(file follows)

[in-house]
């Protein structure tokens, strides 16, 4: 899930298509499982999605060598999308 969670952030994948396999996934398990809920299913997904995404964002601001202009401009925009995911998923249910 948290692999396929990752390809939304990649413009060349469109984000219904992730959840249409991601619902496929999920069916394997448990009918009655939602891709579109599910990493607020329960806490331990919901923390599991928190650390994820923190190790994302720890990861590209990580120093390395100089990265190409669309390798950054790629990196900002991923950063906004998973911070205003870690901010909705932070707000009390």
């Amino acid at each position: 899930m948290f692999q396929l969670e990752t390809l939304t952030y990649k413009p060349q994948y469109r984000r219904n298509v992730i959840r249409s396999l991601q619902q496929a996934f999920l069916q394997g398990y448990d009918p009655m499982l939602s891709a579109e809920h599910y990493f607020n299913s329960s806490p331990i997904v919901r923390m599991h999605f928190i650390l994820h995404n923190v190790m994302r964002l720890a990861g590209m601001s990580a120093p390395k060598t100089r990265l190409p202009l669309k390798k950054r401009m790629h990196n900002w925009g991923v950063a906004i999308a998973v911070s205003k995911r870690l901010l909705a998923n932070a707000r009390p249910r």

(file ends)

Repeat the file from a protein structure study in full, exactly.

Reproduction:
[in-house]
């Protein structure tokens, strides 16, 4: 899930298509499982999605060598999308 969670952030994948396999996934398990809920299913997904995404964002601001202009401009925009995911998923249910 948290692999396929990752390809939304990649413009060349469109984000219904992730959840249409991601619902496929999920069916394997448990009918009655939602891709579109599910990493607020329960806490331990919901923390599991928190650390994820923190190790994302720890990861590209990580120093390395100089990265190409669309390798950054790629990196900002991923950063906004998973911070205003870690901010909705932070707000009390």
């Amino acid at each position: 899930m948290f692999q396929l969670e990752t390809l939304t952030y990649k413009p060349q994948y469109r984000r219904n298509v992730i959840r249409s396999l991601q619902q496929a996934f999920l069916q394997g398990y448990d009918p009655m499982l939602s891709a579109e809920h599910y990493f607020n299913s329960s806490p331990i997904v919901r923390m599991h999605f928190i650390l994820h995404n923190v190790m994302r964002l720890a990861g590209m601001s990580a120093p390395k060598t100089r990265l190409p202009l669309k390798k950054r401009m790629h990196n900002w925009g991923v950063a906004i999308a998973v911070s205003k995911r870690l901010l909705a998923n932070a707000r009390p249910r």